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What comes next?

We've already seen that Osama bin Laden's death has been a huge  morale boost for Americans, but brought no immediate end to the war in Afghanistan or the terrorist threat. Looking ahead, though, what about the long-term effects?

John Brennan, a top counterterrorism advisor to President Obama, said today that bin Laden's death is a huge setback for Al Qaeda, although not necessarily strong enough to shatter the whole organization. Still, if the U.S. keeps the pressure on, that combined with internal tensions could finally spell doom for the terror network:

Said Brennan:

This is a strategic blow to al Qaeda. It is a necessary but not necessarily sufficient blow to lead to its demise. But we are determined to destroy it. I think we have a lot better opportunity now that al Qaeda -- that bin Laden is out of there, to destroy that organization, create fractures within it. The number two, Zawahiri is not charismatic. He has not been -- was not involved in the fight earlier on in Afghanistan, so -- and I think he has a lot of detractors within the organization. And I think you're going to see them start eating themselves from within more and more.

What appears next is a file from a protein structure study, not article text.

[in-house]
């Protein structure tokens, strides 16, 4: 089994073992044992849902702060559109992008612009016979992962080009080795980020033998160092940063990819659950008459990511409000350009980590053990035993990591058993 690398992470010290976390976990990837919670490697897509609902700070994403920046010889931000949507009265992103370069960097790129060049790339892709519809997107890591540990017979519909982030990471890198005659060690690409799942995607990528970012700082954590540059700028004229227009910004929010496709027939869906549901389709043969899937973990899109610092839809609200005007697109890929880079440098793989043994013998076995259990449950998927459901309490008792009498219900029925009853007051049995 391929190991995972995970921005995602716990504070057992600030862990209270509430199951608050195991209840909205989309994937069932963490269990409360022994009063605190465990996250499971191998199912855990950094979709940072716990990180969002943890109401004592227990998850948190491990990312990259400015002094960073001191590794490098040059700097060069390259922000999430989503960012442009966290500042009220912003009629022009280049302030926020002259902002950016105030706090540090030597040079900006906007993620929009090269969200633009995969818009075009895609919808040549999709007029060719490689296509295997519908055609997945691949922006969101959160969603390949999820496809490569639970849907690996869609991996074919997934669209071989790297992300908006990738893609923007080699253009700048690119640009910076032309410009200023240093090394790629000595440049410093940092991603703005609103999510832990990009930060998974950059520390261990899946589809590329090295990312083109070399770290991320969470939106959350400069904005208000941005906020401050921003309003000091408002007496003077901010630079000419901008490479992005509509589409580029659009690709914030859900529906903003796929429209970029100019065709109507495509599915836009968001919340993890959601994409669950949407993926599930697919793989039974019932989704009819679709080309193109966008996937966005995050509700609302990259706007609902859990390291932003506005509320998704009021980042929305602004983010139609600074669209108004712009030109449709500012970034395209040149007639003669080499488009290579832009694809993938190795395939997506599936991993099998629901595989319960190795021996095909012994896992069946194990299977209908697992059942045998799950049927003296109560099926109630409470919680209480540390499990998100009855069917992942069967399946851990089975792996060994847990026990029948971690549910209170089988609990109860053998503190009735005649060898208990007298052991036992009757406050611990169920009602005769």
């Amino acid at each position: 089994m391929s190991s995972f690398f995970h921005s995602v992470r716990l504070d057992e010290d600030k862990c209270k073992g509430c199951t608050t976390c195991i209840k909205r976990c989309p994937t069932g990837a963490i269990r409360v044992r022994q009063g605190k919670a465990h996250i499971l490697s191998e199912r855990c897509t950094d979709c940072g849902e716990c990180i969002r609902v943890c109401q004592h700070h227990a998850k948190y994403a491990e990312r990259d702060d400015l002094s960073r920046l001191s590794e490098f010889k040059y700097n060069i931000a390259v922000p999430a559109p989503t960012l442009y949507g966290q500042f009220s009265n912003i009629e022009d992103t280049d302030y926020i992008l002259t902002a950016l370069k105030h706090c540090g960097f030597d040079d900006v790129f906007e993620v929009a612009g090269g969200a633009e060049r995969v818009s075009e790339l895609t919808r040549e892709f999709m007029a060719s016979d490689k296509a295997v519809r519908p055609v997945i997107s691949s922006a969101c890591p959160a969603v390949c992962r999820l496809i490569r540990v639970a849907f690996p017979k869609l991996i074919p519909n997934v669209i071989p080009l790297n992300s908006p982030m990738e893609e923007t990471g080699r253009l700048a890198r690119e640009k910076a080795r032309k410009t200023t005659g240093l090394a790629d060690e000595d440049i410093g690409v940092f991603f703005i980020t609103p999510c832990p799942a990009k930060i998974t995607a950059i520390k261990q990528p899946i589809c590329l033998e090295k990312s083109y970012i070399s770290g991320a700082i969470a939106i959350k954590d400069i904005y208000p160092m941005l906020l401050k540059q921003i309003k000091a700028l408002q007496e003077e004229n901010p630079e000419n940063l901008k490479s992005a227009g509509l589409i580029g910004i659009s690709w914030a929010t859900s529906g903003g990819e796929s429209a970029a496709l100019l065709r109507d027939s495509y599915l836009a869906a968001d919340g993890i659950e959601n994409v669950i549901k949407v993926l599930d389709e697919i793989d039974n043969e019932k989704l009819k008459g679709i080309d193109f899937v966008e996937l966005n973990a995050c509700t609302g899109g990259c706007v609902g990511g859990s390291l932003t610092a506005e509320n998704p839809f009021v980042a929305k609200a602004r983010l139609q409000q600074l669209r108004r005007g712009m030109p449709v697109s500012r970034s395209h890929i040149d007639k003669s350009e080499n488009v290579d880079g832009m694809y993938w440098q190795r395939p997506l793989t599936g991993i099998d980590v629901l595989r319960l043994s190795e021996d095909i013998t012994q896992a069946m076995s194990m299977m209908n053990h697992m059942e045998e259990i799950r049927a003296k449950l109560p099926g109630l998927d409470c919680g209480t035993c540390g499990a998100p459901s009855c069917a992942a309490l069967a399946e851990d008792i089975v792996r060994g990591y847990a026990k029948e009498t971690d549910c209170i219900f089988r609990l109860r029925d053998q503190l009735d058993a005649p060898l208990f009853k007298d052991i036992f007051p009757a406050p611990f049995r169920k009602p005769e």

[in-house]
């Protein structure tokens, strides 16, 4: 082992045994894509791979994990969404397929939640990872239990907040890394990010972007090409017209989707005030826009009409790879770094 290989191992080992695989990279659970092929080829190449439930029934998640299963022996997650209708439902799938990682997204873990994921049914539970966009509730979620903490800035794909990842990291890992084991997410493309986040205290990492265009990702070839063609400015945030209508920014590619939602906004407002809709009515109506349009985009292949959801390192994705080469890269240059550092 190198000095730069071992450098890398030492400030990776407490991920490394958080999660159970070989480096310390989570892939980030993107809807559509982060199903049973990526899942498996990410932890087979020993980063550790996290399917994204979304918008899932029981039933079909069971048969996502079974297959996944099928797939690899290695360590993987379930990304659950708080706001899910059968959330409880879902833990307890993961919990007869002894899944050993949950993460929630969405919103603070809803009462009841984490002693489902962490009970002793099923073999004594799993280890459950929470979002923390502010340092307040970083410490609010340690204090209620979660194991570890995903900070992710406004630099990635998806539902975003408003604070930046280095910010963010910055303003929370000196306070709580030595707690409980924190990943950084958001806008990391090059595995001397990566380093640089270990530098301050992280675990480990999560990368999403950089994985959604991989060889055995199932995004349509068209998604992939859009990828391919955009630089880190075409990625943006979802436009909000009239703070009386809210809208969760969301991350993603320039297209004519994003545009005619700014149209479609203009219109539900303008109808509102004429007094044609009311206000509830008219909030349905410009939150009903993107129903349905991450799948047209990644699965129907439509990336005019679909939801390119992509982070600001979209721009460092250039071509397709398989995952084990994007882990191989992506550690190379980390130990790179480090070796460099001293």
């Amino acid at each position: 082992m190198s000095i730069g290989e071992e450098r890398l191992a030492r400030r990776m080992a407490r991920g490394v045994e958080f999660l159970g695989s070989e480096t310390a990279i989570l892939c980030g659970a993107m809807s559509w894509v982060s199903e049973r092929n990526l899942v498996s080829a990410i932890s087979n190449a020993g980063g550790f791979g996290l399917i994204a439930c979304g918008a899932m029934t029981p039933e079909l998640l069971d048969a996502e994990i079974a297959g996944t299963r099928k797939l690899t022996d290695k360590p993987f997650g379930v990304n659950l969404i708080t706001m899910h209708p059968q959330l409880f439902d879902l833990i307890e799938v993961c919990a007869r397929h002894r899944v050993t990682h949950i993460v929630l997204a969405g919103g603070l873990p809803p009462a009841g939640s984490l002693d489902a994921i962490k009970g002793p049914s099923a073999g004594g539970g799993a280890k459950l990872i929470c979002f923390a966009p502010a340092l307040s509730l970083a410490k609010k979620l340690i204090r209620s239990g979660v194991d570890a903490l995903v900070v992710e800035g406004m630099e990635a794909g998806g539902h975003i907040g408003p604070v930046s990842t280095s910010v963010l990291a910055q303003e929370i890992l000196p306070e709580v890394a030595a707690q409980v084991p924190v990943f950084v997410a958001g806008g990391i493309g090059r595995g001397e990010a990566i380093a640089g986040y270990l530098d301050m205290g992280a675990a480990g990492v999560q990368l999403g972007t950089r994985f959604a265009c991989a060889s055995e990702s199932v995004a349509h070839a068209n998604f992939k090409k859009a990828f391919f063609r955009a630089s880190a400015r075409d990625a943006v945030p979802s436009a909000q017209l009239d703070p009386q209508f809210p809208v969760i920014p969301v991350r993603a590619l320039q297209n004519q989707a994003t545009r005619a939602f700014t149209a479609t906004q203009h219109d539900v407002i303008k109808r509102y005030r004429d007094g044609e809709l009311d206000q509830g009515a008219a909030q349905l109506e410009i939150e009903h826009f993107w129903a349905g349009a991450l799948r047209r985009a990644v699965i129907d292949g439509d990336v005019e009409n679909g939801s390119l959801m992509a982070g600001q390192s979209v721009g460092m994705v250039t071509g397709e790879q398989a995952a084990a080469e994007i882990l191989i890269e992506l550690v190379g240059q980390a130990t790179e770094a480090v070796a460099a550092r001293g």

So, this thinking goes, even if the U.S. can't destroy Al Qaeda completely, it may be able to break it up into small enough pieces -- which will still include potentially dangerous ones in Yemen, Africa and elsewhere -- that it'll never again be able to stage a large-scale attack against the West. But hang on: Officials have been saying for years that they've made good progress doing just this. The founding components of the franchise have been in bad shape for awhile: The bad guys now plot and launch their terror attacks from havens far outside Afghanistan and Pakistan. Last year, the Obama administration said the biggest threat now comes from Al Qaeda in the Arabian Peninsula.

Maybe the biggest effect of bin Laden's death is to hasten the need to deal with questions that would have come up anyway, just further down the line: The end of the so-called "long war" could be in sight. If we accept that there'll probably always be some terrorists or extremists who hate the U.S., how long are Americans willing to continue smashing the components of the former Al Qaeda? If you break open a piggy bank with a hammer, you can keep on hitting the pieces as long as you like, but at a certain point they're so small you can't break them anymore.

How will Americans and their elected officials know when to stop smashing? What should come next?  Could we someday view the "war on terror" the way we now view the Cold War?

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